Area sports personnel, residents weigh in on Penn State sanctions

July 23, 2012|By CALEB CALHOUN |
  • Swift Dickison
Swift Dickison

As the NCAA imposed sanctions against Penn State, some area residents, including sports personnel, agreed the football powerhouse should have been penalized for the sexual abuse scandal that rocked the school, but they did not all agree on how severe that punishment should have been.

“It’s a terrible human tragedy that an adult would take advantage of young people,” Hagerstown Community College Athletic Director Bo Myers said Monday. “Penn State had about 1,000 opportunities to not let this continue, and the individuals involved chose not to do the right thing.”

The sanctions stem from the case of former defensive coordinator Jerry Sandusky, who was convicted last month of sexually abusing 10 boys over 15 years.

Myers said he supported some level of sanctions against Penn State, but said he thought the university should have taken its own action and handed out penalties.

“If I were Penn State, I might give up football for a while,” he said. “At upper levels of NCAA, we’ve got it reversed. Coaches making much more than college presidents, professors and Nobel prize winners is ridiculous.”

Included among the penalties the NCAA handed out to Penn State were a four-year postseason bowl ban, a $60 million fine, a reduction of scholarships from 25 to 15 over four years and erasure of the team’s 111 wins since 1998.

Frostburg State University football coach Tom Rogish talked about the penalties the NCAA levied against Penn State.

“It’s penalizing people who were not involved in the incident,” he said. “But when they talk about institutional control, that’s what they got busted on. Every program has to look at their institutional control.”

Rogish said he spent time at summer camps with Joe Paterno and Sandusky in the 1970s and 1980s, and that he was shocked when he learned of the abuse.

“I always felt everything there was done first class,” he said. “I was very disappointed about this. It makes you wonder about mankind.”

Myers said he believed it would have been better for the school to handle the sexual abuse allegations when they were first reported instead of covering up the information.

“If there’s something unethical, I’d rather cut it off at that point so the cancer goes away,” he said. “I expect my coaches to be adults and make wise choices.”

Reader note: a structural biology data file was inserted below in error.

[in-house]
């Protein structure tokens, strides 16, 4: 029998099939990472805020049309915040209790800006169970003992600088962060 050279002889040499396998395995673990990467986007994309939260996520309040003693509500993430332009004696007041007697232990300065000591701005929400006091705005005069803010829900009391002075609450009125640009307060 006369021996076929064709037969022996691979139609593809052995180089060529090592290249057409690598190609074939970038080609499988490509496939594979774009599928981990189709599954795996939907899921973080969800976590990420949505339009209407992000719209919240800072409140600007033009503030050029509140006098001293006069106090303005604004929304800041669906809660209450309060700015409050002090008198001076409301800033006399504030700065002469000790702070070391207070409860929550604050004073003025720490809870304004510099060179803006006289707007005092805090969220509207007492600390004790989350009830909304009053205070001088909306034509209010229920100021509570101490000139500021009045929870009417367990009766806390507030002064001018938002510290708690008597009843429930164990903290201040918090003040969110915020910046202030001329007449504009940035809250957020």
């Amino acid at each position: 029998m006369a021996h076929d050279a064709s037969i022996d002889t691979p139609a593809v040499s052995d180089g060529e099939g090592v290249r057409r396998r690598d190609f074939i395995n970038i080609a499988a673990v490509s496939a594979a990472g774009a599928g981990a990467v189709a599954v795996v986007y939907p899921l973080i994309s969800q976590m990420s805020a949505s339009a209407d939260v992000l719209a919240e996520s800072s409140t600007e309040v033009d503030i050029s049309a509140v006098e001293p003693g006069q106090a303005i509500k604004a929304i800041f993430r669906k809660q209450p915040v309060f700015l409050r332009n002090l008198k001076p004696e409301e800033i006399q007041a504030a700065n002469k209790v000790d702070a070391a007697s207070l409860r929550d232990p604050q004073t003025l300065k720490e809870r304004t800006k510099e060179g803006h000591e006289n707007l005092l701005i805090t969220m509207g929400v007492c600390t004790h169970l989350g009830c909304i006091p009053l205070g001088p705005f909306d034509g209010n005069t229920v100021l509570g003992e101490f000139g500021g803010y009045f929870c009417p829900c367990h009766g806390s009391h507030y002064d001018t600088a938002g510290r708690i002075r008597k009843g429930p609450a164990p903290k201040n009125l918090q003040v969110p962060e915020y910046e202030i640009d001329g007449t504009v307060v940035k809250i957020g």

Hagerstown resident Joe Kay, 46, said although he supported the bowl ban, scholarship reductions and fine for the school, he did not support the wins being taken from the team.

“If they won the game, they won the game,” he said. “I don’t think it’s fair to take away team success that already happened. That’s not right.”

Mike Fletchinger, 68, of Hagerstown, said he thinks all of the sanctions are valid, including vacating the wins.

“Now they can get some healing and move on,” he said. “A lot of our institutions are football-oriented rather than education-oriented, so hopefully this will do something to correct that in the future.”

Paterno’s statue was removed from its spot outside Beaver Stadium on Sunday.

William Fridge, 51, of Hagerstown, said he supported the removal of the statue and the penalties against Penn State, particularly the fine.

“The money should go to the victims,” he said. “Joe Paterno was bigger than life, and if he had handled this like he was supposed to, it wouldn’t have gotten that far.”

The $60 million fine is equal to one year of revenue for the football program, according to reports, and it cannot come at the expense of other nonrevenue sports or student-athlete scholarships.

Swift Dickison, 58, of Hagerstown, said he supported all of the penalties.

“The penalties may not be fully deserved, but it was a good idea to do something dramatic to set an example,” he said. “It seems like it’s a good ruling.”

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